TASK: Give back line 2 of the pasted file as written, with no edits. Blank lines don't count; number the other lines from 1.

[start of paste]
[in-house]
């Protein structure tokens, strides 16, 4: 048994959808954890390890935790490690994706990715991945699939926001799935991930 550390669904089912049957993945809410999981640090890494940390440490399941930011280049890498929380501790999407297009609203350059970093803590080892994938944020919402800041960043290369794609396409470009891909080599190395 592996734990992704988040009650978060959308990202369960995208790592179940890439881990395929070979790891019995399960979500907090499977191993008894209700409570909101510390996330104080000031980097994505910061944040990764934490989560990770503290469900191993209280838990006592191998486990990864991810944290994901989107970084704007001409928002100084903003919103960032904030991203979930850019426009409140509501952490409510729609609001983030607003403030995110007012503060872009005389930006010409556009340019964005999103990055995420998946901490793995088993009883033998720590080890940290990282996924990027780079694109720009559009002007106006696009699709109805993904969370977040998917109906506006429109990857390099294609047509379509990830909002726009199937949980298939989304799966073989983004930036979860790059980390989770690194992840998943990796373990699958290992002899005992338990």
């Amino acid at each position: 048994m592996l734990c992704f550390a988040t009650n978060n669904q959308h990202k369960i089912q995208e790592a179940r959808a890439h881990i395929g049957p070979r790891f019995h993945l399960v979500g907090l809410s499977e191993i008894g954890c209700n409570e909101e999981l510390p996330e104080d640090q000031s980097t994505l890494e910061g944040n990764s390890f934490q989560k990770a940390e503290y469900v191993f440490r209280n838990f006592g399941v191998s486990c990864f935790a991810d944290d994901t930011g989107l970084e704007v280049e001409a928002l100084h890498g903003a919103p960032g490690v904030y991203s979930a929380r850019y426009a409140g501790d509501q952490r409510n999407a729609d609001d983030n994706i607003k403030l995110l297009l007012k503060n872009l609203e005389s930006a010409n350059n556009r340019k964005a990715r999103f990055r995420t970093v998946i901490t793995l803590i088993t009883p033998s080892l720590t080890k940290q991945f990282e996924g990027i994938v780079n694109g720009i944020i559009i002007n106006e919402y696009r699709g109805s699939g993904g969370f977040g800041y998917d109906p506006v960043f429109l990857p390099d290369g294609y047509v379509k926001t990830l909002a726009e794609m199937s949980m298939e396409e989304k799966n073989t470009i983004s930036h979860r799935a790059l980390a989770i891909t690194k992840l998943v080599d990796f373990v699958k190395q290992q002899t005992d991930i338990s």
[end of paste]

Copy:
């Protein structure tokens, strides 16, 4: 048994959808954890390890935790490690994706990715991945699939926001799935991930 550390669904089912049957993945809410999981640090890494940390440490399941930011280049890498929380501790999407297009609203350059970093803590080892994938944020919402800041960043290369794609396409470009891909080599190395 592996734990992704988040009650978060959308990202369960995208790592179940890439881990395929070979790891019995399960979500907090499977191993008894209700409570909101510390996330104080000031980097994505910061944040990764934490989560990770503290469900191993209280838990006592191998486990990864991810944290994901989107970084704007001409928002100084903003919103960032904030991203979930850019426009409140509501952490409510729609609001983030607003403030995110007012503060872009005389930006010409556009340019964005999103990055995420998946901490793995088993009883033998720590080890940290990282996924990027780079694109720009559009002007106006696009699709109805993904969370977040998917109906506006429109990857390099294609047509379509990830909002726009199937949980298939989304799966073989983004930036979860790059980390989770690194992840998943990796373990699958290992002899005992338990």